Guatemalan photographer Jaime Permuth captured the everyday lives of the people working in the junkyards of Queens before its radical change in 2012. The ‘Yonkeros’, strip wreck cars to sell them as metal or parts. The term was born from the English word junk and conjugated in Spanish by the vast majority of immigrants living in Willets Point, Queens. What was once a bustling industrial area of commerce and business where the New York City’s Yonkeros made a living, is now a development area that will serve the modern daydream of glamour. Jaime says that with places like these disappearing, the city is losing its poetry.
Hello Jaime, how did you first encounter the Yonkeros?
For over four decades, Willets Point was home to New York City’s junkyards and scrap metal businesses. At the time I started my project in 2010, stories would sometimes crop up in the back pages of local newspapers. They focused on the mechanics’ ongoing struggle to survive despite the city’s best efforts to evict them. One spring morning I decided to take the train out there and see it for myself. I would continue going back over the course of the next year, photographing the landscape and working conditions with every passing season
What are the Yonkeros backgrounds?
Most of the Latin American mechanics hail from Mexico and Ecuador and none of them are professionally trained for the job. They learn by doing from other guys who learnt by doing. Much of it is artisanal and many tools are handmade. The mechanics are masters of improvisation and nothing ever goes to waste. Francisco Goldman who wrote the beautiful title essay for my monograph (Yonkeros, La Fabrica Editorial, 2013) compares them to magicians and mariners.
Are they proud of their jobs?
I believe they are. Mechanics come to Willets Point much like roustabouts come to a circus, they are men at the end of their rope, with nowhere left to turn to. In Willets Point they learn a trade. It is hard work but it gives them a steady, legitimate income. And the service they provide to working class families is absolutely essential. There’s also a great camaraderie and esprit de corps among them, which make the days more bearable.
What were some of your impressions of Willets Point in Queens?
The junkyards are located opposite Citi Field Stadium, where the New York Mets play baseball, and across the bay from La Guardia Airport. I think of Willets Point as a Middle Eastern bazaar where a string of shops exist side by side, crowded into a small area no larger than eight square city blocks. There is a lot of banter and bargaining that goes on before you select a mechanic to take care of your needs. Then, work begins as soon as the price is negotiated.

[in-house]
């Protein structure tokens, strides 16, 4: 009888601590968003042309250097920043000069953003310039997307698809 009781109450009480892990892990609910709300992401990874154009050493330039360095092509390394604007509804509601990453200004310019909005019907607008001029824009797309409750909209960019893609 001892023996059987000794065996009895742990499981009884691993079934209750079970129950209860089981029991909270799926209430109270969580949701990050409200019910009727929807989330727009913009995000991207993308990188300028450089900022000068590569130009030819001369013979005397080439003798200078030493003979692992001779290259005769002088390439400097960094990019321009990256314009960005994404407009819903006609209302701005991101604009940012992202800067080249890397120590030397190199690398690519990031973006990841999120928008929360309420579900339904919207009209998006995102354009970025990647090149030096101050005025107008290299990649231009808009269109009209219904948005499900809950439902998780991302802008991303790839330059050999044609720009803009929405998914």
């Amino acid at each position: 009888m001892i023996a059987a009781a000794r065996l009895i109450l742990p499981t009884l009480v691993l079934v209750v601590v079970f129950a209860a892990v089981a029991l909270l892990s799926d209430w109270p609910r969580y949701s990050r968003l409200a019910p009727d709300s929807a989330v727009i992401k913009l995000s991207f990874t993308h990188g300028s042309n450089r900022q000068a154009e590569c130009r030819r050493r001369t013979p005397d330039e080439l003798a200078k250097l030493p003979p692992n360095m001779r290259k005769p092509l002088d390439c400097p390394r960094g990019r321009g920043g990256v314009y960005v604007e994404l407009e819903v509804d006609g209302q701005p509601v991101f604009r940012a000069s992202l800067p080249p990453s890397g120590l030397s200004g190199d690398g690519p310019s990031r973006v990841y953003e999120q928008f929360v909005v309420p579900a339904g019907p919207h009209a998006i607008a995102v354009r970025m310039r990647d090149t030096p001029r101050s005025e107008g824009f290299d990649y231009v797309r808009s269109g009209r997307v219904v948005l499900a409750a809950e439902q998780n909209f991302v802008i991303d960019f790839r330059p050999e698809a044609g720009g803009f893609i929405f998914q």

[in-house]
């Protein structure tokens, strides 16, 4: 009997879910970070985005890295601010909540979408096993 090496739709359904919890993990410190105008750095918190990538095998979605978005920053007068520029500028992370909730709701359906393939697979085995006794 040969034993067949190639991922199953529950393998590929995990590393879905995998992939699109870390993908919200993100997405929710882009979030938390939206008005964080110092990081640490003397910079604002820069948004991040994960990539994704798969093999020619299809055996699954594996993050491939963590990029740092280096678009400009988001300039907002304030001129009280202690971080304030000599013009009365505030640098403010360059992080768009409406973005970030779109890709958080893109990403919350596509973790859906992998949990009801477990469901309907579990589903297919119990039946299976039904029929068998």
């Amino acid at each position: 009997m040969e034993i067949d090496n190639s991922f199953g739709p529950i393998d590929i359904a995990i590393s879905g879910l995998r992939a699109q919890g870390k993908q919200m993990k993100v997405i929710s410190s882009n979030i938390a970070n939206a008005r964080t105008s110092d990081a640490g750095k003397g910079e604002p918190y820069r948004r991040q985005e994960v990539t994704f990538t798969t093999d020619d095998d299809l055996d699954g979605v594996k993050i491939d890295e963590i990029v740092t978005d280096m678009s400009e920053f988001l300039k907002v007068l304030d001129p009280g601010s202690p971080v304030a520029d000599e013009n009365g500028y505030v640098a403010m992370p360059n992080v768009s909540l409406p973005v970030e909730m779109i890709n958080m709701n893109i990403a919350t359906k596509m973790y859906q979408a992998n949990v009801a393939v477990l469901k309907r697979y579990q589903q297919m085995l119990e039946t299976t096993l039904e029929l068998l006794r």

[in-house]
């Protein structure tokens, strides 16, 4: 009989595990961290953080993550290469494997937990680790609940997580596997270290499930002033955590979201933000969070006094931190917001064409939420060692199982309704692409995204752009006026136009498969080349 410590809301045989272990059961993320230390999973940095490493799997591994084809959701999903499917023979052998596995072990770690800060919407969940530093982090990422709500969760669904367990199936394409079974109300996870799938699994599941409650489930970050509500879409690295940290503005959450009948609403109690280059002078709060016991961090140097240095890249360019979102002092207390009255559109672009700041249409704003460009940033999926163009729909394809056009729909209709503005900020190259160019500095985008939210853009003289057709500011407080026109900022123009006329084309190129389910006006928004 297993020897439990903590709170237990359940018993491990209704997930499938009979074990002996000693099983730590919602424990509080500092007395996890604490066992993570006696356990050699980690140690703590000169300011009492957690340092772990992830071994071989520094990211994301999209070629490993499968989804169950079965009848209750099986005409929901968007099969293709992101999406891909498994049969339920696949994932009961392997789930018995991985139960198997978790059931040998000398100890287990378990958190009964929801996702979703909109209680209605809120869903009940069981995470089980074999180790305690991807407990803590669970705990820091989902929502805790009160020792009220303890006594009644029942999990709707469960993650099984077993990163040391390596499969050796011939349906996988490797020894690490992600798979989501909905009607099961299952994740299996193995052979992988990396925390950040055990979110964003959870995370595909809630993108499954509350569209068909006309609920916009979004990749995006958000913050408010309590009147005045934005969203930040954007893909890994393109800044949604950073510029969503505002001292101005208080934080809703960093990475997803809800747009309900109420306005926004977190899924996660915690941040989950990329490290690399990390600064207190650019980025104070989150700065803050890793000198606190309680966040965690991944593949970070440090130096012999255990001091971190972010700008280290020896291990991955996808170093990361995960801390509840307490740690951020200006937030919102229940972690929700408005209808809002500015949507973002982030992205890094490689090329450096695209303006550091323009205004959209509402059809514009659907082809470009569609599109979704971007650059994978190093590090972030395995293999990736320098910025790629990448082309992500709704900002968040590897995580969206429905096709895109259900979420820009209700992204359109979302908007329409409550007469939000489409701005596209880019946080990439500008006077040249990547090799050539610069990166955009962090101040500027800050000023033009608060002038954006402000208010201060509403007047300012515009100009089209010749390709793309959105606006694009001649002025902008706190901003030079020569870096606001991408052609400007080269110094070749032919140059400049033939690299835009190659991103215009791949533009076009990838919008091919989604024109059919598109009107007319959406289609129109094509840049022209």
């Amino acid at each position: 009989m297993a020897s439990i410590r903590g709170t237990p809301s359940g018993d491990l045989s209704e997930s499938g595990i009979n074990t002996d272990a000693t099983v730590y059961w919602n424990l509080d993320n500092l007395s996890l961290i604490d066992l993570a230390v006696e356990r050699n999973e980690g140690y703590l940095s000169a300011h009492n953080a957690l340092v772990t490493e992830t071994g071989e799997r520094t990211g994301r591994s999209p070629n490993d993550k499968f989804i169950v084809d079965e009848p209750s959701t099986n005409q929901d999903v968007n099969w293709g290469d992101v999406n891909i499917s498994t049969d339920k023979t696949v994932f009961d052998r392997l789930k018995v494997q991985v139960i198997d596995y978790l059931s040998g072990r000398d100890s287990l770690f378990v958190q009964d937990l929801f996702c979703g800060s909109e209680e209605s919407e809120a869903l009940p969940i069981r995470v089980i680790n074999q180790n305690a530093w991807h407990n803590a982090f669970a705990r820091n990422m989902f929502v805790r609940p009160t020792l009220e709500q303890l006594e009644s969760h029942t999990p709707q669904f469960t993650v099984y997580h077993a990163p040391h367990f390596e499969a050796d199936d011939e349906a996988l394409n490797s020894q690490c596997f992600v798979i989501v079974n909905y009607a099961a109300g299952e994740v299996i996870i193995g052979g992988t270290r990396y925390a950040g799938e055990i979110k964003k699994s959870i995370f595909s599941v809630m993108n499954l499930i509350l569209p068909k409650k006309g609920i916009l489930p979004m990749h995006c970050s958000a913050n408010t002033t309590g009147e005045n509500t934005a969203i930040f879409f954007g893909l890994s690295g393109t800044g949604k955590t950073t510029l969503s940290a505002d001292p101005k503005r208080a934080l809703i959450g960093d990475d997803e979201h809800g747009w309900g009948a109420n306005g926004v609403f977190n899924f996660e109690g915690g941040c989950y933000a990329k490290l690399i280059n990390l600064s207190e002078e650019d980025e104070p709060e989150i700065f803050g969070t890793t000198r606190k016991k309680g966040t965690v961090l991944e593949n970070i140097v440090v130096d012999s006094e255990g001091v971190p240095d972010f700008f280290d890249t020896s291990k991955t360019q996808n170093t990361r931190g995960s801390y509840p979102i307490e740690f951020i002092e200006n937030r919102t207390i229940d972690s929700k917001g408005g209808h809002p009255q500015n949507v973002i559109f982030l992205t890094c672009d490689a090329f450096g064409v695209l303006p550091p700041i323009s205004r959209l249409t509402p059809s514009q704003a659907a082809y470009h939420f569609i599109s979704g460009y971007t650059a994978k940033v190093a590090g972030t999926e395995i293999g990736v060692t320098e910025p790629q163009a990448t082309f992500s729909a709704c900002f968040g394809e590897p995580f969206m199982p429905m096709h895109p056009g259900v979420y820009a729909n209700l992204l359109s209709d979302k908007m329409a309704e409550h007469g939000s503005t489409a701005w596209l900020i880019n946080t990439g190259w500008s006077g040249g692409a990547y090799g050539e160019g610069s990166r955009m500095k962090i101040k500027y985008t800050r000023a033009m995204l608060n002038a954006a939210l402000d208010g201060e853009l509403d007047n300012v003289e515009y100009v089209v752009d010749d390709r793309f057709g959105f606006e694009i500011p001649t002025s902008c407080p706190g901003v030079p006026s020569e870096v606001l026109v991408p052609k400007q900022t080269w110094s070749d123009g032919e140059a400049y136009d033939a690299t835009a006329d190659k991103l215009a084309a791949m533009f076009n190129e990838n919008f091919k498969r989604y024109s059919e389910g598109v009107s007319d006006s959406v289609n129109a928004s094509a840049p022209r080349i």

So did they actually live in the area?
Willets Point or ‘The Iron Triangle’ – as locals refer to it – it’s simply a place of business. With the exception of Joe Ardizzone, an elderly Italian man who has lived there without interruption since he was a child, nobody lives in the area.
What do you think is the role of places like this in a big city like New York?
Willets Point, The Fulton Fish Market and Coney Island were once havens for the city’s working class. All of them are gone now. I feel that over the years New York City traded its gritty and soulful character for the shallow glamour and glitz of the fast life. The city has become a playground for the rich. I feel like you have to look real hard to connect with the sense of poetry and wonder, which was everywhere when I first arrived here in the early 90s.
So now that the poetry is gone, what’s left?
Back then, Willets Point was in its heyday with over three hundred shops open for business. However, it was also facing the beginning of its own demise. After an epic battle for survival, which lasted more than forty years, the mechanics finally lost to New York City and the first eviction notices started arriving in 2012. Today, fully 70% of the businesses are shuttered and the place feels like a ghost town. The bulldozers will show up when the city has consolidated the considerable investment capital necessary to redevelop the area. Willets Point is already being touted as the “Next Great Neighborhood”. There will even be a casino there. Someday soon, the Iron Triangle will be the stuff of legend and urban myth. People will look at the land and refuse to believe it was once covered in rusting heaps of metal.
In a way you have witnessed and captured history. So, from your perspective as a photography teacher, what is the best advice you can give to student photographers embarking on projects?
I tell my students to embark on projects, which are an extension of who they are as individuals. Researching the socio-economic and political context of one’s subject matter is important. But one should always photograph from the heart, without preconceptions, and let the camera dictate its own truth in images. Finally, I encourage them to make sure to find a way of giving back to the community and the people who welcome them into their lives. It is a blessing and privilege to be a witness.
Article By: Laura Rodriguez Castro.
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